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Community Property States Can Complicate Your VA Loan Chances

An illustration highlighting community property states in the U.S.


Our guidelines have changed regarding a non-purchasing spouse's credit history in a community property state. Currently, Veterans United doesn't consider a non-purchasing spouse's credit score or derogatory credit, including things like collections, foreclosures, bankruptcies, short sales and loan modifications. But we continue to consider the non-purchasing spouse's debts and liabilities, along with judgments or liens.

When it comes time to purchase a home using your VA loan benefits, having a spouse on the mortgage with you can make all the difference. Lenders can count your spouse’s income as long as it's stable, reliable and likely to continue.

But they will also look at the purchasing spouse's debts as well. In some cases, having a spouse with significant debt can have a negative impact on your debt-to-income ratio. If that's your situation, it may be best to proceed solo – even if that means seeking a lower loan amount because you can't count your spouse's income.

Unfortunately, Veterans in nine states don't have the option of simply omitting their spouse's debt, which can make it difficult to qualify for a VA loan. Let's take a closer look at how purchasing in a community property state can complicate the process.

What are community property states?

Community property states require married couples to own property jointly, sharing all assets and debts. The nine states include Arizona, California, Idaho, Louisiana, Nevada, New Mexico, Texas, Washington and Wisconsin.

How VA Loans Work in Community Property States

In these states, married couples legally share ownership of any property; therefore, any property would be divided upon divorce or other dissolution of the marriage. That adds a layer of potential concern for mortgage lenders, who would otherwise only be concerned with whose name is on the loan.

To counter that, lenders can count the debts of a spouse even if he or she isn't going to be on the mortgage. So even if you have great credit and a healthy debt-to-income ratio, lenders will still take a long, hard look at your spouse's financial profile.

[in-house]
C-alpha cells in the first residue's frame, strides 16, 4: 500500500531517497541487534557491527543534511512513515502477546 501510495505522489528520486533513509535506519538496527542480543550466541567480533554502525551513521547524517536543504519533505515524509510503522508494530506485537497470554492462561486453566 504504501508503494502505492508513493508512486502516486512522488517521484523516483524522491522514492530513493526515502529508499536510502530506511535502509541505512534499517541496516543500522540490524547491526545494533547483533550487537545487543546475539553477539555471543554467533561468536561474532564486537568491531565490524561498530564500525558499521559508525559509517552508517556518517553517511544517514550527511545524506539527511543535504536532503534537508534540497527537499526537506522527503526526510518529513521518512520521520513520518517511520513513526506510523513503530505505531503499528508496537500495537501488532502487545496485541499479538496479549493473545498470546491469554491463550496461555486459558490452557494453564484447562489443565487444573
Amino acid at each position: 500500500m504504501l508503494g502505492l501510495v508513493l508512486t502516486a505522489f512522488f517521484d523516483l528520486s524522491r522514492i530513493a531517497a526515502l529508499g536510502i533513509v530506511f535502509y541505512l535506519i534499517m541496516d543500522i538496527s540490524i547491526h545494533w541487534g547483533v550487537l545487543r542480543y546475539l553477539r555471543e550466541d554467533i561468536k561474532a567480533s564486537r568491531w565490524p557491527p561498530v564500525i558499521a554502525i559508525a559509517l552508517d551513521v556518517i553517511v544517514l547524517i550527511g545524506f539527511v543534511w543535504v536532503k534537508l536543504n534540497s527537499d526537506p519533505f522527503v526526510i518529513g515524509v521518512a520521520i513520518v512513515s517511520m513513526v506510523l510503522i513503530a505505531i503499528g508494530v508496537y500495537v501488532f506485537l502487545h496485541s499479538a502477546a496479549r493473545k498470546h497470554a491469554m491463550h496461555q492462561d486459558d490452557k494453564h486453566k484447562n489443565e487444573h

Your spouse's debts will be counted when the lender calculates your DTI ratio. The VA generally wants borrowers to have a DTI ratio of 41 percent or less. If your spouse has any derogatory debt like collections or judgments, that will likely be counted in the lender's derogatory debt cap, which limits the amount of bad debt a borrower can have.

Clearing Up Debt

So is there any way around this for Veterans in community property states?

Some VA lenders may be willing to offset the non-purchasing spouse's debts if he or she has a stable, reliable income that covers them with a little padding left over each month. This is possible but not all too common, mostly because spouses with enough income to cover their debts are typically added to the mortgage as a formal co-borrower.

If you live in one of these nine states and have a spouse with an unhealthy debt load, you may want to prioritize debt repayment and get those levels under control before pursuing a VA home loan.

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About Our Editorial Process

Veterans United is recognized as the leading VA lender in the nation, unmatched in our specialization and expertise in VA loans. Our strict adherence to accuracy and the highest editorial standards guarantees our information is based on thoroughly vetted, unbiased research. Committed to excellence, we offer guidance to our nation's Veterans, ensuring their homebuying experience is informed, seamless and secured with integrity.

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